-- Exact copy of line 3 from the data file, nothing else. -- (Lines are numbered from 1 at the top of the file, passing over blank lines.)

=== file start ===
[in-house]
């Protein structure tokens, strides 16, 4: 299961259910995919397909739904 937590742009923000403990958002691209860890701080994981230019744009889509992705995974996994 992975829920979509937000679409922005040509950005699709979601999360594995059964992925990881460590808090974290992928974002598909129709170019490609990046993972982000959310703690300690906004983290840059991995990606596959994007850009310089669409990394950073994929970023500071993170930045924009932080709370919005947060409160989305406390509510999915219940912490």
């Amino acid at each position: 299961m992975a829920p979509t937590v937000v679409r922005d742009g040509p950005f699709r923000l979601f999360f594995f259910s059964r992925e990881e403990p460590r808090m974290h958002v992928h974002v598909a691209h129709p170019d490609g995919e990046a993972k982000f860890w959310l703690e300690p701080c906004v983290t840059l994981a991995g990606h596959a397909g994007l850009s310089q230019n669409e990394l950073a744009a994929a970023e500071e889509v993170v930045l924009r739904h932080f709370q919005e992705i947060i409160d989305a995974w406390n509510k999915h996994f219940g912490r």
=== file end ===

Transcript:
């Amino acid at each position: 299961m992975a829920p979509t937590v937000v679409r922005d742009g040509p950005f699709r923000l979601f999360f594995f259910s059964r992925e990881e403990p460590r808090m974290h958002v992928h974002v598909a691209h129709p170019d490609g995919e990046a993972k982000f860890w959310l703690e300690p701080c906004v983290t840059l994981a991995g990606h596959a397909g994007l850009s310089q230019n669409e990394l950073a744009a994929a970023e500071e889509v993170v930045l924009r739904h932080f709370q919005e992705i947060i409160d989305a995974w406390n509510k999915h996994f219940g912490r």